Saturday, July 22, 2006

How the Arab world gets its news

The Opinion….And The Other Opinion
That’s Al Jazeera’s slogan. CNN may fancy itself as “The Most Trusted Name in News,” but it’s hard to argue that it’s the most important. It is certainly not the most controversial. That title, without question, belongs to Al Jazeera. And, as of Saturday, I can watch as much of it as I like, along with 250 other channels. The price tag was about $100, including installation. If I lived in Cairo the rest of my life, I would never have to pay another penny.

The process by which Arabs get access to Satellite television is entirely different from the one Americans are used to. The biggest difference is that, for the most part, TV here is free. The biggest exception to that rule is Arabic Radio and Television, or ART. Most people don’t get the extra channels offered by ART, a monthly subscription service that provides more movies, news and sports. This reality caused quite a stir throughout the region when ART won the rights to broadcast the World Cup exclusively throughout the Middle East, but except for that month of brooding and frustration, what you get for free here is everything a TV junkie could ever want. Even if you didn’t speak Arabic.

Having my satellite installed caused me to miss a fairly big protest against Israel’s siege of Lebanon. The protest involved thousands of Hizbollah (“The Party of God”) supporters who had gathered at Cairo’s most famous mosque, Al-Azhar. Muslims are required to pray five times daily, but most of those prayers are done privately. Several times I’ve been at small bodegas looking for some random item, only to have the shop owner ask me to wait so that he can pray. He’ll pull out a rug, wash his hands, feet, forearms and face and then begin praying, facing Mecca. The whole process takes 5 to 10 minutes. Then it’s back to business. It’s only during the Friday afternoon prayer that most worshippers go to their local mosque to listen to the sheik’s sermon and pray with their neighbors. Such prayer meetings have often served as a forum to vent more worldly frustration; In a Muslim country with such strong relations with Israel, the gathering can be politically dangerous. These days, every sheikh in Cairo (no, I haven’t heard every one, but I dare you to prove me wrong) is decrying the Israeli raids on Gaza, the West Bank and Lebanon, and America’s seeming indifference to it all. At Al-Azhar, the last two Fridays have witnessed huge demonstrations directly after prayer time, and large-scale police interventions. This past Friday, I wasn’t able to witness the thousands in Al-Azhar’s mosque who waved green banners and demanded that Egypt break its relations with Israel and America because I was up on my roof, at 2 P.M., watching two young men install my satellite dish. I would only see shots of the protest later on, on Al Jazeera.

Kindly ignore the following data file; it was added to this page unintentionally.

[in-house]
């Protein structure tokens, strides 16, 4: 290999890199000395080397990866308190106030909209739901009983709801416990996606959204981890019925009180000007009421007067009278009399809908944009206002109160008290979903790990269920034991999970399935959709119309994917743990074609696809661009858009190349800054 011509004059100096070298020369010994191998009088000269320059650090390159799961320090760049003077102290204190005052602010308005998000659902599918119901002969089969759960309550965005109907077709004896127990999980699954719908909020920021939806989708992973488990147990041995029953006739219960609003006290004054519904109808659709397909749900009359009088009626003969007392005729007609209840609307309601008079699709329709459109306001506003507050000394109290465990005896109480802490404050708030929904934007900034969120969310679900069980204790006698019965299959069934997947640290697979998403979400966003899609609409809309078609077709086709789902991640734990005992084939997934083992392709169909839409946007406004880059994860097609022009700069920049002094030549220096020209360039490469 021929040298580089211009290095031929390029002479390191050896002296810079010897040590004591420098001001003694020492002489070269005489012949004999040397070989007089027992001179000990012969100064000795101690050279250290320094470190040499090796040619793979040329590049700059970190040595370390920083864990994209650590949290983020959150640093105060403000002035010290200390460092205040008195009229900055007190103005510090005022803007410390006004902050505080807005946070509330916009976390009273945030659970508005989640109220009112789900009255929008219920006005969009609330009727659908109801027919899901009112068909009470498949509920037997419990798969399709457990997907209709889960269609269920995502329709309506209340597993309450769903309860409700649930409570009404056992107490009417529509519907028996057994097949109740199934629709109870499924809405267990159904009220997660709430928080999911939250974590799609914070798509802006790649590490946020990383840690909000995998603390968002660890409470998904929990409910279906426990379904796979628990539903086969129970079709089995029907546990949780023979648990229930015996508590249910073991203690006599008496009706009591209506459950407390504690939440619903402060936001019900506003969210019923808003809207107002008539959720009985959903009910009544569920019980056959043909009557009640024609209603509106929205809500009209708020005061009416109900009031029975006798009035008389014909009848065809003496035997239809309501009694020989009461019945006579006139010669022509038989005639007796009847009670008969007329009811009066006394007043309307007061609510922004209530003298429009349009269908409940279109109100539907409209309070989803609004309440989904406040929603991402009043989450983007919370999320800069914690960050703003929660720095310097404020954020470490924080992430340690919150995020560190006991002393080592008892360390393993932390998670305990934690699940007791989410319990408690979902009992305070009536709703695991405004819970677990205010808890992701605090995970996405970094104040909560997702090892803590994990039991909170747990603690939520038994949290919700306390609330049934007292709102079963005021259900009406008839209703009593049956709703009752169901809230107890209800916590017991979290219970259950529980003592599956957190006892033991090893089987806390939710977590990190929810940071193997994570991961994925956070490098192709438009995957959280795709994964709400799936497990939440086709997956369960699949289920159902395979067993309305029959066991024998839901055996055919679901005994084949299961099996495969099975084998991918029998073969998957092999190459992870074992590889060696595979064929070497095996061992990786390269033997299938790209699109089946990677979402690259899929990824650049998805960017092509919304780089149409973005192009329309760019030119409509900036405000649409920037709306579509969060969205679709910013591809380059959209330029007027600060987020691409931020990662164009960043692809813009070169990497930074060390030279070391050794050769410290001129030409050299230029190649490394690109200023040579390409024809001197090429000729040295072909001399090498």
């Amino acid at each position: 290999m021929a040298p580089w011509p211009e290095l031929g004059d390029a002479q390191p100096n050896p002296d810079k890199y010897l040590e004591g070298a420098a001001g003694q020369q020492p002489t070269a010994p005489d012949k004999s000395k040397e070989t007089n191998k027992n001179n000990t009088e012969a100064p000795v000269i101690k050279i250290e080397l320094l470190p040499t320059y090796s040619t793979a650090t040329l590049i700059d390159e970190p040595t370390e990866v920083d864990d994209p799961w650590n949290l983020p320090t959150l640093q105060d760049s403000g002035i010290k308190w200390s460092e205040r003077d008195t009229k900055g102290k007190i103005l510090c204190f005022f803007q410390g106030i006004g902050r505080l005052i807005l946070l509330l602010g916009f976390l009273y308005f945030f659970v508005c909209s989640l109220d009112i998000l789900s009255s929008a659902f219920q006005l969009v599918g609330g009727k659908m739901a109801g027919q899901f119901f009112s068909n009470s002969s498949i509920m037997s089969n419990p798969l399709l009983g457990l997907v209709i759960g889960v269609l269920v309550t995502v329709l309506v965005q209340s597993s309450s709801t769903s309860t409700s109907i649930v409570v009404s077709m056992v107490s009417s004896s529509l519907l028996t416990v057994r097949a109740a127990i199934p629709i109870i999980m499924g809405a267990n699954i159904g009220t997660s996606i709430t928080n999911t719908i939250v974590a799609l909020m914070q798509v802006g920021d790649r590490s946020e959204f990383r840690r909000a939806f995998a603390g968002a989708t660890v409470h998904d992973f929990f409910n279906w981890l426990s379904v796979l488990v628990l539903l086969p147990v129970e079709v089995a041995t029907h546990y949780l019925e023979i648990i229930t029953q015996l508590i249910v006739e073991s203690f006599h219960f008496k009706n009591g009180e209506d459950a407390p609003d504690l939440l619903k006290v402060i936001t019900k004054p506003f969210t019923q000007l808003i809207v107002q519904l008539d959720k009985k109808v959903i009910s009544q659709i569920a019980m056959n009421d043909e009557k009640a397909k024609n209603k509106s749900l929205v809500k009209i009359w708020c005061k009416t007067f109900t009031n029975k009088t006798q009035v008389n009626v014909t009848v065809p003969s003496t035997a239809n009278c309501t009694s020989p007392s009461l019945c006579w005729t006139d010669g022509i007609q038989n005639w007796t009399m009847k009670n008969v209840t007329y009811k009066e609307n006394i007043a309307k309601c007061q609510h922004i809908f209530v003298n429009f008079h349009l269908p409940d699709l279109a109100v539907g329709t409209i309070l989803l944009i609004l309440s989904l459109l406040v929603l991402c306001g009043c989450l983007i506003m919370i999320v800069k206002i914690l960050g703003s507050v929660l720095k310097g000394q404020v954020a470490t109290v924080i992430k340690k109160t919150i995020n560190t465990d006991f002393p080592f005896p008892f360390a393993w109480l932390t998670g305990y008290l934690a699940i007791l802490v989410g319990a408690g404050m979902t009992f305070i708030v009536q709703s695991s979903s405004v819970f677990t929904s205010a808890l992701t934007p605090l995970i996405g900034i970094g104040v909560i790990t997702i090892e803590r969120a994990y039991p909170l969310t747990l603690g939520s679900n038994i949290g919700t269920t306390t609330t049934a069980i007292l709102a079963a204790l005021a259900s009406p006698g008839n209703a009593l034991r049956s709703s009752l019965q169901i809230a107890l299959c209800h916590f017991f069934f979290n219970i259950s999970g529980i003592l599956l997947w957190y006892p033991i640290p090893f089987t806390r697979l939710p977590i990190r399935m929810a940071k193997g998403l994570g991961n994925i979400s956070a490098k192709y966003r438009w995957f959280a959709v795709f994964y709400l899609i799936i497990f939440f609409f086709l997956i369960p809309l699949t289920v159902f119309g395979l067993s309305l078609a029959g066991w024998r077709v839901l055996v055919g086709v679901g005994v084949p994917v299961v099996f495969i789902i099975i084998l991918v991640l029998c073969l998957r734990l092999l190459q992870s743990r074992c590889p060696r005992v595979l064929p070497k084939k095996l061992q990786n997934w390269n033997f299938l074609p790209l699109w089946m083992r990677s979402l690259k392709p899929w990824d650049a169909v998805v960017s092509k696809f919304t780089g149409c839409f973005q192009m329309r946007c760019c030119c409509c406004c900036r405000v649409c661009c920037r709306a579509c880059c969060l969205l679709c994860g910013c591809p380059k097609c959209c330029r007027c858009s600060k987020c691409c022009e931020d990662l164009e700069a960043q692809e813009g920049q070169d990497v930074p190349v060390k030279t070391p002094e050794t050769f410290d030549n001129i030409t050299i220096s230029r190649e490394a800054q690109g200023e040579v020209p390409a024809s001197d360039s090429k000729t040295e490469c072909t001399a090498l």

The actual installation of a satellite is quite an ordeal. While purchasing by dish, the shopkeeper asks me if I want assistance with installation or if I can do it myself. This question only becomes ridiculous after I figure out what installing the dish requires. The process is thus: Along with two helpers, I amble onto my roof with all the required equipment: Dish, cement mixing contents, 100-foot wire – and my 20X20 inch television. I finally manage to get to the roof after climbing a wooden ladder so rickety that my mother would have had a stroke had she seen it. What I find is a 2,500 or so square-meter roof utterly covered in satellite dishes of various sizes. I immediately realize that I have bought the smallest dish on the roof, and a depression sets in that any half decent psychiatrist could easily explain (“I have the smallest!”) The next step is the cement mixing. White and black stuff is mixed with water to form wet cement that will dry and secure the base of the satellite to the roof. [Note: I am no longer a boy, but I’m not a man yet either. I firmly believe that I will someday be a man, and that I will know that day has come when I know what that “white and black stuff” really is. Or perhaps I will know that day has come when I no longer think such knowledge allows one to join the man club] Once the base is secured, the television is hooked up so that we can watch a little TV. Only with the TV on can you figure out if the satellite is facing at the correct angle to get decent reception. When all the screws are finally tightened, the 100-foot wire is attached to the satellite and then thrown over the side of the building. The building I live in is 10 stories high and my apartment is on the 5th floor. In order to watch TV, a wire is going to have to stretch from my rough to my apartment. We take the TV back downstairs, all three of us covered in sweat, only to find that the wire has gotten tangled amidst all the other wires. One of them goes back up to disentangle everything. Finally everything is set up. I pay the helpers for their help and flip on my set. I find Al-Jazeera and flip to the channel. What’s on? A half-hour, exclusive interview with Hizbollah’s leader Hassan Nassrallah. It’s going to be a good year, I think to myself.


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